Broadcast Pioneers member John Carlton has sometimes been referred to as “the Complete Communicator.” He has worked in radio, television and the print media as a performer, reporter, writer and executive. He is probably best known in the Delaware Valley as the voice of the Atlantic/ARCO Go Patrol.
After graduation as an English major from Niagara Falls High School, Niagara Falls, NY, John attended New York University where he majored in drama. He served in the U.S. Army for two years from October 1945 to November 1947 as a Platoon Sergeant, Ninth Infantry Division and on Armed Forces Radio as an announcer and actor.
John Carlton started his broadcast career in his hometown of Niagara Falls at WHLD. He was part of the WHLD Players from 1942 to 1945. (The station had only signed on a year earlier on May 19, 1941 at 1270 KHz on AM from their studio in the Hotel Niagara.) In his role as an actor, he was heard in over 150 radio dramas. He also worked in summer stock as an actor at the Chautauqua Repertory Theatre in nearby Chautauqua from 1940 to 1945.
Just before going in the service, he worked at the Cleveland Playhouse on 86th Street in Cleveland as an actor. At this same time, he appeared in “The Ohio Story” heard over WGAR Radio, also in Cleveland. “The Ohio Story” was a series of radio programs heard over various local stations for over a decade, sponsored by the Ohio Bell Telephone Company.
After leaving the service, John Carlton landed on his feet by getting a mid-day DJ gig that also included some duty as a commercial/promotion writer and as a salesman.
In September of 1949, John moved to Erie, Pennsylvania and WERC Radio at 10th and Peach Streets where he became the top rated morning air personality. He stayed five years until he received an offer to come to the big-time, a major market and WFIL radio.
He started in September of 1954 as an afternoon DJ, newscaster and staff announcer. He also moved into TV at sister station, Channel 6, WFIL-TV (now WPVI). On TV, he hosted “Movietime USA,” a game show and other programs. It was John Carlton who did the 5th Avenue Candy Bar spots live on “American Bandstand,” which originated from WFIL-TV and was broadcast coast to coast on ABC-TV.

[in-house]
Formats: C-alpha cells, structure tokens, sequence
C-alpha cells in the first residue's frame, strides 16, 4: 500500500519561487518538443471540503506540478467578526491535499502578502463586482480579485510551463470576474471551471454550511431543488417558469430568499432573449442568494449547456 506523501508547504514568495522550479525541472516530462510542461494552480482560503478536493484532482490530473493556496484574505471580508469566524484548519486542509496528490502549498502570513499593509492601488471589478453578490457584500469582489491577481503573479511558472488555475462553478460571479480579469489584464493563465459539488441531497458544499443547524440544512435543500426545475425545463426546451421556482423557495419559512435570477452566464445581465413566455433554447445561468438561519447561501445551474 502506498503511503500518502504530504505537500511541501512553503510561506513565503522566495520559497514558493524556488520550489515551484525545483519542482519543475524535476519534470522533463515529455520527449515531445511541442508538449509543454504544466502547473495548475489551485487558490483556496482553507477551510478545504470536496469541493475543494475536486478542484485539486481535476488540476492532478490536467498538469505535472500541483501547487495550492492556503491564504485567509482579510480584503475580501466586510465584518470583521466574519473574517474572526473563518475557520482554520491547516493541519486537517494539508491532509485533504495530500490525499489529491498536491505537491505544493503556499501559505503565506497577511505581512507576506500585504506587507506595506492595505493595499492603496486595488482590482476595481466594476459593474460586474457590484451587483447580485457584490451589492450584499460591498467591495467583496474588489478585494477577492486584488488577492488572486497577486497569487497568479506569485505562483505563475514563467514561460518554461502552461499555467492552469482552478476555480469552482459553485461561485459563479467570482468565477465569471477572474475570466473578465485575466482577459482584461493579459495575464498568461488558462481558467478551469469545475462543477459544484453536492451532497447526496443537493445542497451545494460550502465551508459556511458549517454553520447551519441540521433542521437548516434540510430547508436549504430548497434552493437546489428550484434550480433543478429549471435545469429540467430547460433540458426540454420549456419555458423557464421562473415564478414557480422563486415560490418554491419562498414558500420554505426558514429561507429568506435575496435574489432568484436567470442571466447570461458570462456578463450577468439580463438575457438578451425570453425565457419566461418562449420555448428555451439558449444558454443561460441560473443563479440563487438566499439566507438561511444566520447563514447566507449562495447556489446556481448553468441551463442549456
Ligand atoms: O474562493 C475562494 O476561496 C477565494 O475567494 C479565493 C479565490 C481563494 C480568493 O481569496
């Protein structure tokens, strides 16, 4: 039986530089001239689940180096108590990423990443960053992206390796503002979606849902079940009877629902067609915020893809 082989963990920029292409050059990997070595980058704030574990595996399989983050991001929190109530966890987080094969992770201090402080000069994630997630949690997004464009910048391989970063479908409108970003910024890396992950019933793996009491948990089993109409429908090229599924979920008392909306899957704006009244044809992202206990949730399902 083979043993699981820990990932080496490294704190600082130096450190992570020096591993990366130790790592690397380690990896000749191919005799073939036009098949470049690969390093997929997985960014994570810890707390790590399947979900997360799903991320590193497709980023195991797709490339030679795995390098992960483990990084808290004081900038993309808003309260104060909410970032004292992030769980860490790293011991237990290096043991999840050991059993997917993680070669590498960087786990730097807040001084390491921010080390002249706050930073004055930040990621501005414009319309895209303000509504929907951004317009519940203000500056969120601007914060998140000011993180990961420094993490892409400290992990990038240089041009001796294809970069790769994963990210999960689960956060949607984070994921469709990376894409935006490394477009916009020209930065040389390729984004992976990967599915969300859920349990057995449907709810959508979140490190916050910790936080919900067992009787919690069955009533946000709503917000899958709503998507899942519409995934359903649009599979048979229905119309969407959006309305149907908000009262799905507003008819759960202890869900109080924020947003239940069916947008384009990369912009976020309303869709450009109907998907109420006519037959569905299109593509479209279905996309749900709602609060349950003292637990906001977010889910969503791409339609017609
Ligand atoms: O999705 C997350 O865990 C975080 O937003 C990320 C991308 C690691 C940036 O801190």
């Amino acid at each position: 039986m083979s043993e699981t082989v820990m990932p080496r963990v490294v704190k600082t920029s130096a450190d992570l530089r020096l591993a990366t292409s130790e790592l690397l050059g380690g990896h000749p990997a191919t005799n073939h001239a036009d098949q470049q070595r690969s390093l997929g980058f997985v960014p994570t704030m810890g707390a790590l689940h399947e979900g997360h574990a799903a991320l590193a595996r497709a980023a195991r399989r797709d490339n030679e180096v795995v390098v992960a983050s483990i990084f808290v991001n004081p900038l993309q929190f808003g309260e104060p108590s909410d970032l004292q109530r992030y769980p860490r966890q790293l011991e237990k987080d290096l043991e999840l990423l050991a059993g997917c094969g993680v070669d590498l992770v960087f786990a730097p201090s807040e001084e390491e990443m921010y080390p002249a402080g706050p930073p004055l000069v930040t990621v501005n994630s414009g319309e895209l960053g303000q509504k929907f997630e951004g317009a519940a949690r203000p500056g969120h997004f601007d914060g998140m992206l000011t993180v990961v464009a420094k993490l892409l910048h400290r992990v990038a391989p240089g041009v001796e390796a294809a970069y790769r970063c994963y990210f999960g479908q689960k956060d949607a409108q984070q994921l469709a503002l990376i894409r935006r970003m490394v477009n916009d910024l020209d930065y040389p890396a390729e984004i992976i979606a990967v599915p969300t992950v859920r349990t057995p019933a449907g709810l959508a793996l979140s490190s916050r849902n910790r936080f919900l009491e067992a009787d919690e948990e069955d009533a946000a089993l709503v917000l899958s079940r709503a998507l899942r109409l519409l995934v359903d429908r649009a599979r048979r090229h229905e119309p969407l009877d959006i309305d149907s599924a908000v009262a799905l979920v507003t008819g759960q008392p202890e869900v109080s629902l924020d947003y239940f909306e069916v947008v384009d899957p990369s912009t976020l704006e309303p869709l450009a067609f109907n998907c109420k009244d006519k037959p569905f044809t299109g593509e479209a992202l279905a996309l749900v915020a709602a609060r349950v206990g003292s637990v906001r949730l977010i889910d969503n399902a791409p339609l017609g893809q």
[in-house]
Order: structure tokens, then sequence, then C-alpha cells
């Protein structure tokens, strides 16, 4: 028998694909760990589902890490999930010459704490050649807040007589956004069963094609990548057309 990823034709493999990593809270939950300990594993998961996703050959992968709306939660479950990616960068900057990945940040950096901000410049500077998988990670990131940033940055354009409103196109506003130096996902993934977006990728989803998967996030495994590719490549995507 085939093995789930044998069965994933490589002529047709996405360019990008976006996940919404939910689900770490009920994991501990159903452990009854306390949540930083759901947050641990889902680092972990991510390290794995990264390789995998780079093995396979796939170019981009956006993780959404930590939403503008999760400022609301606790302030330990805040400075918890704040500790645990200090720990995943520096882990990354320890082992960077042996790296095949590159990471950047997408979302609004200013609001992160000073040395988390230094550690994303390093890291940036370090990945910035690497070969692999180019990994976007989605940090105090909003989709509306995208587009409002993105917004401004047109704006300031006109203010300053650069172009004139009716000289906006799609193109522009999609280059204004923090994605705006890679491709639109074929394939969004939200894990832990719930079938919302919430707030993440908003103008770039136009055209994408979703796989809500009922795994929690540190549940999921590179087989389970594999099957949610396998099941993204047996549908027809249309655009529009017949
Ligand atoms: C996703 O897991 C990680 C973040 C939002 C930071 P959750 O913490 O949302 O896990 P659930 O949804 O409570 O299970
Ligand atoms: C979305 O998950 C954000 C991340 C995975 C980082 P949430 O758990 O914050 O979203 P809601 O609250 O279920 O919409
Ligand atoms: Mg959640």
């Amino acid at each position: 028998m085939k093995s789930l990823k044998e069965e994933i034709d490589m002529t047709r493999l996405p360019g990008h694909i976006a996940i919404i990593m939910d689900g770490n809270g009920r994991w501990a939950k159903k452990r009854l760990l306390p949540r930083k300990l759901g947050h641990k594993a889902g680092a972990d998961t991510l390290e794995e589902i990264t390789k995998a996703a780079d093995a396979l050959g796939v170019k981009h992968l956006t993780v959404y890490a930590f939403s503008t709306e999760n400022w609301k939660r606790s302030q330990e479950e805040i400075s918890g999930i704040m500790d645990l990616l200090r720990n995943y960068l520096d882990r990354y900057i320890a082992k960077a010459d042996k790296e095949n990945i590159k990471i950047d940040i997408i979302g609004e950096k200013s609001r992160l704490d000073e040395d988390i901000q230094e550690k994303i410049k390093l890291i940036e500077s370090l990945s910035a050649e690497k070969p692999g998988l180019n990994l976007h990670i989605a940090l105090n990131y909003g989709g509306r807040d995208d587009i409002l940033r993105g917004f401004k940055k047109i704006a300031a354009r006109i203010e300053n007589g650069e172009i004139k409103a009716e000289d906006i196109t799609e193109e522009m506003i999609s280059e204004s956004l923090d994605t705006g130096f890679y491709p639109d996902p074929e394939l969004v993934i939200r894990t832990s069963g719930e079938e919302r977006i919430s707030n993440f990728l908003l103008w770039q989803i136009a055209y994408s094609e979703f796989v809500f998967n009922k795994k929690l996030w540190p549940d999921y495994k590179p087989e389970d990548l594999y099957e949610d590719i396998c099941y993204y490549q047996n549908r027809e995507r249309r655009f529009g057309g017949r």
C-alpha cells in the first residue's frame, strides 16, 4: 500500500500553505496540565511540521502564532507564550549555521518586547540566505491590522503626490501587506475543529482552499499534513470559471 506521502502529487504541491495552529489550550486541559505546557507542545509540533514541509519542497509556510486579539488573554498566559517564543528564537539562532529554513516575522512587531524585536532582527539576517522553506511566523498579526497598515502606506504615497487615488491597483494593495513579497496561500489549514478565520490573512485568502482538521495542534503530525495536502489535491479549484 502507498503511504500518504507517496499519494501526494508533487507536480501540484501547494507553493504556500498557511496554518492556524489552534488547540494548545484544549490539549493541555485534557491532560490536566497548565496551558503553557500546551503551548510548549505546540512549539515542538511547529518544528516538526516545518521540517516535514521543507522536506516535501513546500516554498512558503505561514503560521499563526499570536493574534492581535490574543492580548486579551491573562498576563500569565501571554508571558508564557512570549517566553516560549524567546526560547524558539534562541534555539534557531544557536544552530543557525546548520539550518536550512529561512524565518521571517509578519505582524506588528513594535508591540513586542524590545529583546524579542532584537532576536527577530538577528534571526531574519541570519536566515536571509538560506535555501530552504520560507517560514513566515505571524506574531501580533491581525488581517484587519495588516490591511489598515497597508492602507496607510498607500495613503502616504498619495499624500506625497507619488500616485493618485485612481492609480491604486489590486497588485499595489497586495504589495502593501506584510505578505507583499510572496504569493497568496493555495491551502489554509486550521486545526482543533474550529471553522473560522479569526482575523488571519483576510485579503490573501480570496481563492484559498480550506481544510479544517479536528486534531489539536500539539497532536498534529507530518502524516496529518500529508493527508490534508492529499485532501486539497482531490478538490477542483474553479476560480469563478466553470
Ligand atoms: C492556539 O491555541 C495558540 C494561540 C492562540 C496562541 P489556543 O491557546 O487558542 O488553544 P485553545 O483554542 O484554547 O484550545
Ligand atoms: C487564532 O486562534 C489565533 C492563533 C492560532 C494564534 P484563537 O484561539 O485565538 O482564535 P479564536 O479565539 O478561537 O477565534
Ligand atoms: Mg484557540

Towards the last days at WFIL, John married the former Gen March, a model, in June of 1960, who would later become his business partner. She has worked at Channel 17 & 48 and was a regular on Maury Povich’s Channel 3 show, “People Are Talking.”
In October 1961, Carlton left the WFIL stations to work as a booth announcer and on camera for WHYY-TV, which at that time was Channel 35 in Philadelphia. (The next year, Channel 12 would become WHYY-TV with Channel 35 remaining as a sister station using the call letters, WUHY-TV.) It was the educational station’s first venture into evening broadcasting and John Carlton was a large part of it. Part of his WHYY duties included writing all the promotional and programming copy.
From there, John went to WQAL (now Smooth Jazz 106) as Program Director and air personality of their easy listening format. Then Carlton ended up at WBUD in Trenton and WNTA in the Big Apple, New York City.
However, John Carlton longed to return to Philadelphia, his adopted city that he had grown to love. When Broadcast Pioneers member Len Stevens put Channel 17, WPHL-TV on the air on September 17, 1965, John Carlton was there as a producer and weathercaster along with Broadcast Pioneers member (and former Broadcast Pioneers President) Bill “Wee Willie” Webber. John Carlton stayed awhile but longed for his own show, so he moved to WKBS-TV at 3201 South 26th Street in South Philly. It was Color Channel 48 (of course, all the channels were in color by that time). It became the station’s trademark and Carlton was the voice of their ID. Besides being a staff announcer and promotion writer, he also hosted a daily TV movie called “Dialing for Dollars.” Viewers had a chance to win “big bucks.”
Several years later, John showed up at WTMR in Camden as a mid-day middle of the road host. A year later, in June of 1971, he reported to work at WTAF-TV, Channel 29 (now WTXF-TV). He stayed until April of 1973 but returned for another tour of duty from March 1974 to May of 1976. He was a staff announcer and on-camera newscaster.